And then, if that wasn’t bad enough, Alastair blamed the goblin attack—as well as the political trouble with the fairies—on my father. With no witnesses to say otherwise sicne everyone was fighting for their lives, my father died with the brand of a traitor over his head.

And Alastair became king of the forest, the mountains, and the fairies.

Three kingdoms with one king on a throne he killed, lied, and cheated to get onto.

People didn’t understand how I could hate him so much.

I didn’t understand why they loved him.

And so, even though Olond forced me to pay attention to my lesson and recite the old songs and sayings, the back of my mind was always focused on how to show everyone what their king was really like. How to avenge my father on everyone who’d ruined and taken his life.

I thought surely the day I heard Alastair was dead would be the happiest day of my life. But when it actually came, I wasn’t happy.

I was scared.
“The red flag is raised over the mountain castle!” the elf soldier said, bursting in on my lesson. Perspiration beaded on his face and he was breathless from his run. “We have sighted goblins and—“ he gulped, looking from Olond to me and back. “—and all other flags fly half-mast… we’ve word that the Veldstone is dark.”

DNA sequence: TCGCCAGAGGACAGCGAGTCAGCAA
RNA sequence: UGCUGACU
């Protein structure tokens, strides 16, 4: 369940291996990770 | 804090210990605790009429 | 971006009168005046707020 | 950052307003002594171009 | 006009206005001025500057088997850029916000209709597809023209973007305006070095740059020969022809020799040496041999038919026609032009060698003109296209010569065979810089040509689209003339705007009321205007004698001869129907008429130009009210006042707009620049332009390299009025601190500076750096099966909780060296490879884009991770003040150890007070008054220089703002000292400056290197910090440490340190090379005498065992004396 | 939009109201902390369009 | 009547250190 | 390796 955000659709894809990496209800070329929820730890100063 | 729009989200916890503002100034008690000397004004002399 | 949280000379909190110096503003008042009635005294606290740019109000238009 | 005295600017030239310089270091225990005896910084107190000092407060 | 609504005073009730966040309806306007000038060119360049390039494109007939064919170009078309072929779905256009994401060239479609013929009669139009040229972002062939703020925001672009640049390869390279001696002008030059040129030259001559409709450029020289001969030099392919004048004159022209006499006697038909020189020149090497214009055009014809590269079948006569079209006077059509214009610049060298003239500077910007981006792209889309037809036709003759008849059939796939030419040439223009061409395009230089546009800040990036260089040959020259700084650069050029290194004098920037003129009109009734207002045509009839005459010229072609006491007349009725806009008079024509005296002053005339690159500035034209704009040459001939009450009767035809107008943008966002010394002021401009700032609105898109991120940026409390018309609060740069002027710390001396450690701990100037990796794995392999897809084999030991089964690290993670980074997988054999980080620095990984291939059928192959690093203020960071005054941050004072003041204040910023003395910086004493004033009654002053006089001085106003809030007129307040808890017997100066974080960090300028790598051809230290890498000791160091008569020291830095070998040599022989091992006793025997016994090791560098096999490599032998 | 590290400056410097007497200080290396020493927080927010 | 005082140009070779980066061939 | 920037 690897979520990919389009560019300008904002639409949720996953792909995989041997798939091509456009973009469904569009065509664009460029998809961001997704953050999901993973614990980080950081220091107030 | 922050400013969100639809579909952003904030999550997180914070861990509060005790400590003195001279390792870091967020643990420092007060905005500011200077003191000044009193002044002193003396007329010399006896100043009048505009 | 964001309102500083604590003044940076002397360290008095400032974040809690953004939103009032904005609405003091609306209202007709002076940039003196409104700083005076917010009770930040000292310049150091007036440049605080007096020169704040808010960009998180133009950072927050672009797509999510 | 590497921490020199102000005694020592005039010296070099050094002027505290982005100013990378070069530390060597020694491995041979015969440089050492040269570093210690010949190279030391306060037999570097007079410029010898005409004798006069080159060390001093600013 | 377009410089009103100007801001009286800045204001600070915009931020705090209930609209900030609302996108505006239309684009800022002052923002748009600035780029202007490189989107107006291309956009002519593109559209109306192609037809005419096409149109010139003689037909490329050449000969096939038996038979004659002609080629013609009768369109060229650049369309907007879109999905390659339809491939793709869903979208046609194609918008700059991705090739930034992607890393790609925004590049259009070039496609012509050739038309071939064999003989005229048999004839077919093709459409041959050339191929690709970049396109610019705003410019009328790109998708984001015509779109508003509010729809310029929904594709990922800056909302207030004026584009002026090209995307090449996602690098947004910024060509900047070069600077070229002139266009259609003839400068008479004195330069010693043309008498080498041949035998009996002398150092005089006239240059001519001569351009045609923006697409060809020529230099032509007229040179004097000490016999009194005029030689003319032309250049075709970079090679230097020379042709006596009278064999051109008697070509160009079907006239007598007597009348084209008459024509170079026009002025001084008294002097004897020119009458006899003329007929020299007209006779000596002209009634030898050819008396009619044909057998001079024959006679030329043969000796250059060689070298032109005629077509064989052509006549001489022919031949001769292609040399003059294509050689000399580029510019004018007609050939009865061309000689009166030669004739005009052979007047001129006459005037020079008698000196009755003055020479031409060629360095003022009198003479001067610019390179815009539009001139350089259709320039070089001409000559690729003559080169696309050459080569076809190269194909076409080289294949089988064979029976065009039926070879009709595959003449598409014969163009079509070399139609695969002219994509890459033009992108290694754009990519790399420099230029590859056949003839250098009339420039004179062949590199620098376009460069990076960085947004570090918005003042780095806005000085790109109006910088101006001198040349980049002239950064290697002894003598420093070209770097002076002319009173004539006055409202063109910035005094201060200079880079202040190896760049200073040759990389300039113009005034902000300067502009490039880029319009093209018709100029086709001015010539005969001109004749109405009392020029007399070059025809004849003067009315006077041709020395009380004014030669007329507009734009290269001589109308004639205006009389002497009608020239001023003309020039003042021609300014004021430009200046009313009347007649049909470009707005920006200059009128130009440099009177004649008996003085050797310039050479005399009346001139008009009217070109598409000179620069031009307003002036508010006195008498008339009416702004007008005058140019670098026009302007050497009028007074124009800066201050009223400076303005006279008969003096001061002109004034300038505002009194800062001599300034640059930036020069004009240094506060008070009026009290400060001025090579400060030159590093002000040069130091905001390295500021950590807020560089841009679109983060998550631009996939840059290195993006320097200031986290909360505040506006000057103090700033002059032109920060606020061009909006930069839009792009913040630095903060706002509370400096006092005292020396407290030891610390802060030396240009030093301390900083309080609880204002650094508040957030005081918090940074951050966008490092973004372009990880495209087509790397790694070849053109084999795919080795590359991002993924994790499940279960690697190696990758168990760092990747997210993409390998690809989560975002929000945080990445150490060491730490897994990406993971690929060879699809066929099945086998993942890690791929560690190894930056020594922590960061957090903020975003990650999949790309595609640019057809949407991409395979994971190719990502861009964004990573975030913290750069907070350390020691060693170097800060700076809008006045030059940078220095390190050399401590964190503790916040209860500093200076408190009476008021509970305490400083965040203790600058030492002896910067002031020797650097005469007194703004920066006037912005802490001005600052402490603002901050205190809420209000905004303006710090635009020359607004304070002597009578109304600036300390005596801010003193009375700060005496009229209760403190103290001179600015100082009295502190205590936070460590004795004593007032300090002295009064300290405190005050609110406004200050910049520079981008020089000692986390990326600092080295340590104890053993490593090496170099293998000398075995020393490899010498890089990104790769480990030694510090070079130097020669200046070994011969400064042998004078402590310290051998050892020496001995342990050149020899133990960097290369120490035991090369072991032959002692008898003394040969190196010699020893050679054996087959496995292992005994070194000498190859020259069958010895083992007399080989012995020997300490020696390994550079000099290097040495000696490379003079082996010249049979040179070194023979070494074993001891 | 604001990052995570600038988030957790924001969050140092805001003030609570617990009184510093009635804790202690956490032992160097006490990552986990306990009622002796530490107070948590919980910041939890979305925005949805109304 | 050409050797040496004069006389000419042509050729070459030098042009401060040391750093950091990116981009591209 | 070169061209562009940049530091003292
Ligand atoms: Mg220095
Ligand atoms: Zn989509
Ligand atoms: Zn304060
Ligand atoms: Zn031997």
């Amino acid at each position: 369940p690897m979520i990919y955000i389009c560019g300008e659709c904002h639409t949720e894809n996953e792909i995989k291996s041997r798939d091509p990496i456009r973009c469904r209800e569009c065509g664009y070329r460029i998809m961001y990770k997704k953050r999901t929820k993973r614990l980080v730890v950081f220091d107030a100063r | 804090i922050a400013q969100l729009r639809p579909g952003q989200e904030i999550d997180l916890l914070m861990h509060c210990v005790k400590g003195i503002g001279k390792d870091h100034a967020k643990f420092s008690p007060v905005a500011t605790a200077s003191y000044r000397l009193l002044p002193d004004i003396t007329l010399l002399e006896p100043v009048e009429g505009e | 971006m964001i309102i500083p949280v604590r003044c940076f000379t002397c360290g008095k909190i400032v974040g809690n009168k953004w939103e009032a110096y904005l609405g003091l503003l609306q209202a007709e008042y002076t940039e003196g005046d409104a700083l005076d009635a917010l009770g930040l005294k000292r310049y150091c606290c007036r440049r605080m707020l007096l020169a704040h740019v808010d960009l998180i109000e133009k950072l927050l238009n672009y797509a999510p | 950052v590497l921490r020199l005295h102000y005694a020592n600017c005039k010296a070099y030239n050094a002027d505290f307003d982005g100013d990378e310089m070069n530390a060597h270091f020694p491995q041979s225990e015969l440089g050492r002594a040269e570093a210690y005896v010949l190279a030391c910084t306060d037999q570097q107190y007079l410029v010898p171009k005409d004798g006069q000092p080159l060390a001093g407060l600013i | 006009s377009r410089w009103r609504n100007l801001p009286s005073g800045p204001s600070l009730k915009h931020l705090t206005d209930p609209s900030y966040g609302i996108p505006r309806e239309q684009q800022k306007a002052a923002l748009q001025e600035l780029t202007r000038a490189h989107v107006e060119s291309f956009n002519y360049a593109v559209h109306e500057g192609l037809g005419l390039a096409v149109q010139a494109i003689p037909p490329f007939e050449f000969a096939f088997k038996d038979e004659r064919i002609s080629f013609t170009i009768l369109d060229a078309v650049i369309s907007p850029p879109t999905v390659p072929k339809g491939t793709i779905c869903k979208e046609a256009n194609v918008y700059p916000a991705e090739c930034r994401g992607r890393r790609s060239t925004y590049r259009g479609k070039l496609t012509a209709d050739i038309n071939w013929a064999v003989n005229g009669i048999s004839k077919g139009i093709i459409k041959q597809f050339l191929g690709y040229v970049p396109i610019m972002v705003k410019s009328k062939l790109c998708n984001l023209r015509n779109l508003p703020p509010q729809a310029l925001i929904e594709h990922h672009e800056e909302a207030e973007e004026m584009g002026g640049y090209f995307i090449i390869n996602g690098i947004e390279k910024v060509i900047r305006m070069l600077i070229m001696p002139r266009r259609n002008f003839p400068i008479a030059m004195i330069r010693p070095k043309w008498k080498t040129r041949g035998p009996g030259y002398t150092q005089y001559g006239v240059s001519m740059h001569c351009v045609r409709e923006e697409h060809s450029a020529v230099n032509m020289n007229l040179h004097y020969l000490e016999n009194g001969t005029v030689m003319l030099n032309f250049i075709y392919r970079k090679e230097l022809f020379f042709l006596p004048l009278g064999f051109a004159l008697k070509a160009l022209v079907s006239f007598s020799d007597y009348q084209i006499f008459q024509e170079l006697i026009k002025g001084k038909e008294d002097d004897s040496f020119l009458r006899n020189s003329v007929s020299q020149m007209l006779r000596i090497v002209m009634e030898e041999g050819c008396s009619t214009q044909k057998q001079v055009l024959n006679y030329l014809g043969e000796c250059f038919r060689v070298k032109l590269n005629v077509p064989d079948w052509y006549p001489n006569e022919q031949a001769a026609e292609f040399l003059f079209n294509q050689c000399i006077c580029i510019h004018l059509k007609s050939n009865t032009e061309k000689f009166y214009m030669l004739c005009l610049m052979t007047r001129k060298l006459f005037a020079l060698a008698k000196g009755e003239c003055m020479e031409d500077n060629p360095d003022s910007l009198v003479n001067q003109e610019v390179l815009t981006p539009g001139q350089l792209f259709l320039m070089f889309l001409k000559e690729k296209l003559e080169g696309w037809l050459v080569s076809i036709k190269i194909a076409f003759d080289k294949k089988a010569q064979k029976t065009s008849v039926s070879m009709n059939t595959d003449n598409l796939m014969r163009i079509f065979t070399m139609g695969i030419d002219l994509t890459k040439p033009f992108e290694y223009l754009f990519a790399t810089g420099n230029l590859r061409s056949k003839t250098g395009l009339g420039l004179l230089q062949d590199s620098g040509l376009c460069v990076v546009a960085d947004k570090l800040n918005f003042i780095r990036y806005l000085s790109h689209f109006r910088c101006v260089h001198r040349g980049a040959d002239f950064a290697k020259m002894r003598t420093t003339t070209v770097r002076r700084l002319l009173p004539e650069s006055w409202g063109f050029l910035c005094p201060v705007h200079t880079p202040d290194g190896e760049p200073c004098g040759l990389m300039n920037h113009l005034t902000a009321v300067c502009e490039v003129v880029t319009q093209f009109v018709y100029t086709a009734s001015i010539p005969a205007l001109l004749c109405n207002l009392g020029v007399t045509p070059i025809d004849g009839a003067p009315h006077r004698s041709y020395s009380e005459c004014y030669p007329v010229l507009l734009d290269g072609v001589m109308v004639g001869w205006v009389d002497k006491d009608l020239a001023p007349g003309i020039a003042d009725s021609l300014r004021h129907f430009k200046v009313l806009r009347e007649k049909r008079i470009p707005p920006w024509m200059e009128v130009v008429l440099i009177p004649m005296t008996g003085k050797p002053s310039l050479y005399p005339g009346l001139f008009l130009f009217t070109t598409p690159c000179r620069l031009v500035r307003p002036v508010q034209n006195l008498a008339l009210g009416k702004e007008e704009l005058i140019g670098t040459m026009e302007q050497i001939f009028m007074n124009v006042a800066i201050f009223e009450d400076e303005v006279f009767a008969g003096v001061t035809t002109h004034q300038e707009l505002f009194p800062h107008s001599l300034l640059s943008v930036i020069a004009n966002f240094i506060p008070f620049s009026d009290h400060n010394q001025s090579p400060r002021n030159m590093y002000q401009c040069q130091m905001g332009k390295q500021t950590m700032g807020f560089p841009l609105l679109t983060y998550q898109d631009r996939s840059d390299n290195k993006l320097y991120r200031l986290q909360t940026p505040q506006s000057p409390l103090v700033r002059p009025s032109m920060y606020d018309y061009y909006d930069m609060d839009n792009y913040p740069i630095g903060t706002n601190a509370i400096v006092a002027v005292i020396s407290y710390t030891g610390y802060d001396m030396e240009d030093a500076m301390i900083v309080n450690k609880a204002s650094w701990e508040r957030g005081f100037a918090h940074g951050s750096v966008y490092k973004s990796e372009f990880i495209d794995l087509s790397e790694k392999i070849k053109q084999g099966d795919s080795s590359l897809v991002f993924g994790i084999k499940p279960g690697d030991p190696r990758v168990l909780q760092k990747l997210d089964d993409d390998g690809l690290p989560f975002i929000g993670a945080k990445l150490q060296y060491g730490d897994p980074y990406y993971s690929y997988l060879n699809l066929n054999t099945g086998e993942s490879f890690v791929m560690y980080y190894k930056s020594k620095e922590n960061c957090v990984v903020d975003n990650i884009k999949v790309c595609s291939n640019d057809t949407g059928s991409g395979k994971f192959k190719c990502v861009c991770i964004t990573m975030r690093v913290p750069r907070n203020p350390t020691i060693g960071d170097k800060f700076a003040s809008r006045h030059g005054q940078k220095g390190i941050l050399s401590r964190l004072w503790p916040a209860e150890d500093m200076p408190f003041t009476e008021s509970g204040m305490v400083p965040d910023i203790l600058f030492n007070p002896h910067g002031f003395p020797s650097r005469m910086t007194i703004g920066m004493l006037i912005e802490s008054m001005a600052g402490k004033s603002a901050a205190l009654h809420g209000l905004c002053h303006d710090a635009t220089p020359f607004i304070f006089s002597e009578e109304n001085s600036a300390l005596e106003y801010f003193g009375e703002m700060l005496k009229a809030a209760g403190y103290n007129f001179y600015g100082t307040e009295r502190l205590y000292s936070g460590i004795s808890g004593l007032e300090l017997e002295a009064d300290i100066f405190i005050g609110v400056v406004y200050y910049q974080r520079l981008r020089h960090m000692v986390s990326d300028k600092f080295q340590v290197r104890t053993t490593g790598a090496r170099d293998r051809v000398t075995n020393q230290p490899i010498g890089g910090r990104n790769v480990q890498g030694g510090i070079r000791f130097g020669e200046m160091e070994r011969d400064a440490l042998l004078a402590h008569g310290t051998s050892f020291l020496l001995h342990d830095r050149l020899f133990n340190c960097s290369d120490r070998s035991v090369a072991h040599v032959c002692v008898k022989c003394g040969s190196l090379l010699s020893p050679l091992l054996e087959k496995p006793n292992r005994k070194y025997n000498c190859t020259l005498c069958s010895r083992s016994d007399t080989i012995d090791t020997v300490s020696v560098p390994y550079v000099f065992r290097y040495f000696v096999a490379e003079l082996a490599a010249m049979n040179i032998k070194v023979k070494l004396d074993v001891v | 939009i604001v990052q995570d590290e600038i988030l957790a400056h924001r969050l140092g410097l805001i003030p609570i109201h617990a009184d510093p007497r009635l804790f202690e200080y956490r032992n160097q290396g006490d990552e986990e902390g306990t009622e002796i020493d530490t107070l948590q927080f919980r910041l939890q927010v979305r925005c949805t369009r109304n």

Olond’s blank gray eyes roamed around the place where the messenger stood, as though he were seeking out the truth of such a statement. “Then it seems the elves will fall,” he said with resignation. “What hope is there against goblins when the Goblinslayer is dead? Alastair was the last of Narya’s blood… But I would not have us fall idle! Take every soldier we can spare and bring any survivors back safely if you can make it in time to do any good.”

“But surely, Prince Galbraith holds the throne now,” the soldier said. “Should we not—“

“He has no doubt seen the flag already and is on his way,” Olond interrupted, snapping for the first time today. “Now, go. Bring him back as well if he’s there!”

“I want to go,” I said, surprising even myself as I stumbled to rise, tripping over my own feet. My knees shook a little and my heart threatened to pound right up my dry throat.

I’d never fought—or even seen—a goblin before. They were the stuff of nightmares with their glowing eyes and poison fangs. Not to mention the screeches! I’d only just turned thirteen and knew I’d lose in a real fight if it came down to it—no matter how many imaginary hordes I’d crushed with the sweep of my wooden practice sword.

But I had to know the truth. I had to know if Alastair was really dead—firsthand.

And I had to know, with him dead, could I wake the Veldstone Crown? If I could do that, I could finally claim the rightful place my father had set for me, couldn’t I?

Was it possible that I, son of a so-called traitor, could become king of the forest?